Information re: Monday's Solar Eclipse

April 4, 2024

Dear Shrewsbury Families,

I’m sure you have seen many news reports about the upcoming partial solar eclipse that will occur on Monday, April 8.  I am asking that you speak to your child(ren) (no matter how old they are!) about the fact that during a partial eclipse it is not safe at any time to look directly at the sun without special eclipse glasses, even when it is mostly darkened at the peak of the eclipse.  

It is very important to note that permanent eye damage can result from looking directly at the sun during a partial eclipse. The American Academy of Ophthalmology warns that  “looking at the sun without the right eye protection – even for a short time – can damage your retina permanently.  It can even cause blindness, called solar retinopathy.”  I ask that parents and caregivers talk with your children to remind them not to look at the partial eclipse unless they are wearing special eclipse glasses or a viewer that meets the ISO 12312-2 standard.  Eclipse glasses or viewers should be inspected to ensure that they are not torn, scratched, or damaged.  Important: Sunglasses, smoked glass, unfiltered telescopes or camera lenses, and polarizing filters are all unsafe for viewing this partial eclipse – one must use eclipse glasses/viewer.  Please see the bottom of this message for links to expert information on safe eclipse viewing.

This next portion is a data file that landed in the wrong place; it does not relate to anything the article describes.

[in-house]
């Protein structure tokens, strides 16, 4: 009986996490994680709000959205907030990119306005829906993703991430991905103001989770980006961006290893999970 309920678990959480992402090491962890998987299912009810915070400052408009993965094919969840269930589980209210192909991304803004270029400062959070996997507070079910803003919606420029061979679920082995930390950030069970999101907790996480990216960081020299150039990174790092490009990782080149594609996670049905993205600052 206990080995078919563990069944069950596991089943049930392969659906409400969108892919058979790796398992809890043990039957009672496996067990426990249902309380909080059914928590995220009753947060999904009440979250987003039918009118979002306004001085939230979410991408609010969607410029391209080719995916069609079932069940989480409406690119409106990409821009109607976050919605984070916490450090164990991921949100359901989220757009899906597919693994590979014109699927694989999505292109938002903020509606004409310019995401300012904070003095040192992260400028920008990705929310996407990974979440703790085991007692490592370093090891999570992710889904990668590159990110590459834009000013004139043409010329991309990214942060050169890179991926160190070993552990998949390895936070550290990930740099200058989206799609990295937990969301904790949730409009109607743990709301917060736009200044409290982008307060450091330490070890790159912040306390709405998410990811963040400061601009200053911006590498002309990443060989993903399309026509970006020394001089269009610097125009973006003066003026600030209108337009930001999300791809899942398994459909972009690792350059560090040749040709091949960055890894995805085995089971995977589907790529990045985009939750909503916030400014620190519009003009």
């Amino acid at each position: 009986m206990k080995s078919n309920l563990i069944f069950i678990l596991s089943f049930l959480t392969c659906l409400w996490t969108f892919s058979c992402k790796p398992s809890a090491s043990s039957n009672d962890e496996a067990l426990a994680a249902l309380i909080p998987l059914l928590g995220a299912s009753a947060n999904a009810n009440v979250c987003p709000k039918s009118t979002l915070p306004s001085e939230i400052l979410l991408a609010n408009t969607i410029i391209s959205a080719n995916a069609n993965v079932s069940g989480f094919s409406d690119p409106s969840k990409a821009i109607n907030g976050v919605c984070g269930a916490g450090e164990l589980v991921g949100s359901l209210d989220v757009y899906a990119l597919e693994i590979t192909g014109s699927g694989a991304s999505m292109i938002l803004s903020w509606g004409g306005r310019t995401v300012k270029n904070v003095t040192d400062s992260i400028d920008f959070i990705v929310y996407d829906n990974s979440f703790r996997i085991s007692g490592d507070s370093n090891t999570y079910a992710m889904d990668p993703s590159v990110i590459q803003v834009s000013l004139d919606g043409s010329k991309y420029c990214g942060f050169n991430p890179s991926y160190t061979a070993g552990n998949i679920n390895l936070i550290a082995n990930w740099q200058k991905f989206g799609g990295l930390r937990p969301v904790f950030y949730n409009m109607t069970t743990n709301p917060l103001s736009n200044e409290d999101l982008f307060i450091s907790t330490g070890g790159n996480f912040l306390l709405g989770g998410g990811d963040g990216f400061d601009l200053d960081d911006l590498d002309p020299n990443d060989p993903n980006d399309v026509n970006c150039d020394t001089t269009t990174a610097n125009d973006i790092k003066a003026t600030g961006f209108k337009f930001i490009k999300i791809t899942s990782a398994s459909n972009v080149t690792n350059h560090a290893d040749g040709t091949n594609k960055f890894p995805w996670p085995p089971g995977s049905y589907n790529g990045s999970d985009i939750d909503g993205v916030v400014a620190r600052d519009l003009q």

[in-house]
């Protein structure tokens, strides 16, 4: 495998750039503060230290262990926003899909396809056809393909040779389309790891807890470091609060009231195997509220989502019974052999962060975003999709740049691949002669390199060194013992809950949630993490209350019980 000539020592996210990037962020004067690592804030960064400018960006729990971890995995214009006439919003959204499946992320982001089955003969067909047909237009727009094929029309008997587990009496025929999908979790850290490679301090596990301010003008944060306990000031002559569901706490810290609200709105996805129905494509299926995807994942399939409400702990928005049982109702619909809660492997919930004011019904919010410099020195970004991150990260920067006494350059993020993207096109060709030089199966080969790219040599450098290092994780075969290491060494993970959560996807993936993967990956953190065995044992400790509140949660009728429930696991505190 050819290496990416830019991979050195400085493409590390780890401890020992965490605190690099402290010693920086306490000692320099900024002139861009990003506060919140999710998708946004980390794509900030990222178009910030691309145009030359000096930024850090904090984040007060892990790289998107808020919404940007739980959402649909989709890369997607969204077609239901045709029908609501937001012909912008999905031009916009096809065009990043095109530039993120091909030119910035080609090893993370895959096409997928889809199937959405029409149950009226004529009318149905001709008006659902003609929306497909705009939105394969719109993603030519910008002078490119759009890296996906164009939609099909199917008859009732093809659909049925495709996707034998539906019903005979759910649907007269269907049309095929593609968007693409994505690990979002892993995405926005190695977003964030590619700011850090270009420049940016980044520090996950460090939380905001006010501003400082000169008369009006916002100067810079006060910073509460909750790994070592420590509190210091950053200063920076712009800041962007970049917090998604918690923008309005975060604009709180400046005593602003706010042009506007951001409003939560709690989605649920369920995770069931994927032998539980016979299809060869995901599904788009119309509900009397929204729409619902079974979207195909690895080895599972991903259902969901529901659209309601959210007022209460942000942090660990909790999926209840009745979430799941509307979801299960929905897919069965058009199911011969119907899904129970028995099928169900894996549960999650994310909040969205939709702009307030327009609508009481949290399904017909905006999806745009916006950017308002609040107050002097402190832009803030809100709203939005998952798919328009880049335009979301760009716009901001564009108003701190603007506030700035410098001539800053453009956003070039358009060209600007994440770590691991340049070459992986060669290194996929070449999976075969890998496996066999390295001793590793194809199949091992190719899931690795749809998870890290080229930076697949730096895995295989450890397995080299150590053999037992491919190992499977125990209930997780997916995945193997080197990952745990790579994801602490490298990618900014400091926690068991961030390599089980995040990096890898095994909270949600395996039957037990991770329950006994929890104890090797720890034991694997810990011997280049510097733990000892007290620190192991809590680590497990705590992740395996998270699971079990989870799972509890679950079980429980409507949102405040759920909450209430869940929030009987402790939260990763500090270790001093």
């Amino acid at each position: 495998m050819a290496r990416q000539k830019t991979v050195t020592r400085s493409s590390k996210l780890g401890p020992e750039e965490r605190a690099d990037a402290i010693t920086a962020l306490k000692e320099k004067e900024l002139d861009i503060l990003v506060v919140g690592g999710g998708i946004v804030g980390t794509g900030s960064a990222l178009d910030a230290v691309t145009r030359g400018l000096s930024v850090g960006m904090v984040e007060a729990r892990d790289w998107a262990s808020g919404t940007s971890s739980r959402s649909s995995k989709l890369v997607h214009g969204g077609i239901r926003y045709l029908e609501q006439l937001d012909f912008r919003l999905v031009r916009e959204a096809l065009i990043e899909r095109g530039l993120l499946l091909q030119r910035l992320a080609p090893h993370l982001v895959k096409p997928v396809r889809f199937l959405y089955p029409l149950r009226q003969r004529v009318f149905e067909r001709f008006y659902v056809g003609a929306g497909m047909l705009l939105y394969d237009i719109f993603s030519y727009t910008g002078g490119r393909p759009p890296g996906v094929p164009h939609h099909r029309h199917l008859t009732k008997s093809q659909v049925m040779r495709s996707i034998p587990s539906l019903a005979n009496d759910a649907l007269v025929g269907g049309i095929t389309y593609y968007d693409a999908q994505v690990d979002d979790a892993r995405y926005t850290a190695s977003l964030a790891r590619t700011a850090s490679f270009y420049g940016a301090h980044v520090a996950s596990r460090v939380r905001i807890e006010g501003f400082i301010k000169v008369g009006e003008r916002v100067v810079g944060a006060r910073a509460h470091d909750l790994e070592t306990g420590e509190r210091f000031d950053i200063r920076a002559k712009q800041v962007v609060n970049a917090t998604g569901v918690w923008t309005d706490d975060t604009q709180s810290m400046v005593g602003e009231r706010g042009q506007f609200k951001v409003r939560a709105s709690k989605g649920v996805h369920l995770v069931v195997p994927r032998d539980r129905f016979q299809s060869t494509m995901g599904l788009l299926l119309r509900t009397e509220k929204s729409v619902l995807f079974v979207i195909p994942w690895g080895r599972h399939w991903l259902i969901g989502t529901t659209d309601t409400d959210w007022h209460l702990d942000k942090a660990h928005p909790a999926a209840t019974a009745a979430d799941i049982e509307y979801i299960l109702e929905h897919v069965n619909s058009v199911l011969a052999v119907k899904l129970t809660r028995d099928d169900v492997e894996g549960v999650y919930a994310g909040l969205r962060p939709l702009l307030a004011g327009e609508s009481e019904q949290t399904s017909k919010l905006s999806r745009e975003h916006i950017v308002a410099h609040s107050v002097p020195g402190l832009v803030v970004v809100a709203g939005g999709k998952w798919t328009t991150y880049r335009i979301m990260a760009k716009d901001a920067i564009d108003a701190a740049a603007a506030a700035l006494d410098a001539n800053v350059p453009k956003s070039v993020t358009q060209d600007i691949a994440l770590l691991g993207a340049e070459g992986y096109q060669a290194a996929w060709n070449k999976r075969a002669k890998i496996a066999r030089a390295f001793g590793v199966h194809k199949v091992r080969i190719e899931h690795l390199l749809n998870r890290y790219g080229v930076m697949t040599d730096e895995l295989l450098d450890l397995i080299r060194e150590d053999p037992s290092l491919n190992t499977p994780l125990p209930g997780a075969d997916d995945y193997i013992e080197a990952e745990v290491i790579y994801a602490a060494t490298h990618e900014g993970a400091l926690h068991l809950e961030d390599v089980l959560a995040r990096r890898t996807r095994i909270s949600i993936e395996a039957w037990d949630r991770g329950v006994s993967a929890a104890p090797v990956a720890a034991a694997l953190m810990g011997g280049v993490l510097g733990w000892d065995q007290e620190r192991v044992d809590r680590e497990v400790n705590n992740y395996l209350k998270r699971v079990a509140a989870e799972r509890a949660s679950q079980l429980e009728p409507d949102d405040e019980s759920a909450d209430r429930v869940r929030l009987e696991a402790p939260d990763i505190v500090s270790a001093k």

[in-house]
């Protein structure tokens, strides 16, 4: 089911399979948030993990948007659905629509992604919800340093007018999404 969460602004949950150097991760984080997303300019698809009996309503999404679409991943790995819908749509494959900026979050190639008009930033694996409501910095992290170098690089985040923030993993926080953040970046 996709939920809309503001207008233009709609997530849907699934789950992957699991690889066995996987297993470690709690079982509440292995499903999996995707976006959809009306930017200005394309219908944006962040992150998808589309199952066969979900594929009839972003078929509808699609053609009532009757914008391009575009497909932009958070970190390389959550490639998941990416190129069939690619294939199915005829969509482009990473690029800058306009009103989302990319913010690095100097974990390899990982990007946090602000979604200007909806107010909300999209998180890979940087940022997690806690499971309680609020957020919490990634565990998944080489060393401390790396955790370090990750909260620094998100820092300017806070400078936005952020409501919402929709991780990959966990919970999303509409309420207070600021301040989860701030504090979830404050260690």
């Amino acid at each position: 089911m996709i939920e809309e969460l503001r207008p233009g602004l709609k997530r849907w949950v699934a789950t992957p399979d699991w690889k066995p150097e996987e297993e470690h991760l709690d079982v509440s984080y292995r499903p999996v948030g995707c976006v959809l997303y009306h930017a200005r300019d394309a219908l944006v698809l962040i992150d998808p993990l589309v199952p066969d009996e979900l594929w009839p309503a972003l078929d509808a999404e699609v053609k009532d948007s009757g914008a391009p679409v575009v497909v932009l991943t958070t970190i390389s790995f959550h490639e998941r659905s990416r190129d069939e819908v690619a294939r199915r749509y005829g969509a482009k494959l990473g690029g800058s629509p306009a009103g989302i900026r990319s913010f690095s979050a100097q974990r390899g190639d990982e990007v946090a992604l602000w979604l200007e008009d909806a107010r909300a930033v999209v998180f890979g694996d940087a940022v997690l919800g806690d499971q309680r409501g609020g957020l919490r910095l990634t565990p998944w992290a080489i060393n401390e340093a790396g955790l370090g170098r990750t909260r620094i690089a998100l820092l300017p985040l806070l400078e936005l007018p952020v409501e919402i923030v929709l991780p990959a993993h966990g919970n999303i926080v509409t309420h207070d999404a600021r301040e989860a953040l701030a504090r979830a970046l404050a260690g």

You can click here for a simulation of what it will look like in Shrewsbury, where the eclipse will begin around 2:15pm, move toward 93% coverage at the peak at 3:28pm, and then will continue until ending just after 4:30pm.  As most of the eclipse will take place during and after preschool, high school, and middle school dismissal times, there are not school-wide viewings taking place at those levels – however, these students will be reminded about the eclipse and eye safety this week and again on Monday, and I ask that you reinforce this message at home.

Our elementary schools are providing the option for students to view the eclipse prior to the end of the school day using proper eclipse glasses provided by the school; the principals will send out more specific information to their school communities about this.  Each elementary school will be teaching students about safe viewing this week and on Monday as part of this process and reminding students again at dismissal.

Thank you for your assistance in reviewing and reinforcing with your child – no matter how old they are – the importance of not looking directly at the sun during the partial eclipse without eclipse glasses, so that this incredible astronomical phenomenon can be experienced safely.   



Joe Sawyer

Superintendent of Schools


Solar Eclipse Safety Links:  

NASA Multilingual Safety Infographics

American Academy of Pediatrics – Watching Safely with Children

American Academy of Ophthalmology – Solar Eclipse Eye Safety

Prevent Blindness: What You Need to Know to Protect Your Eyes During Solar Eclipses


Solar Eclipse Children’s Education Links:

NASA Eclipse Information Page

NASA Science: What is a Solar Eclipse?

PBS Video: Why the 2024 Solar Eclipse is Such a Big Deal

Massachusetts Dept. of Elementary & Secondary Education Resources

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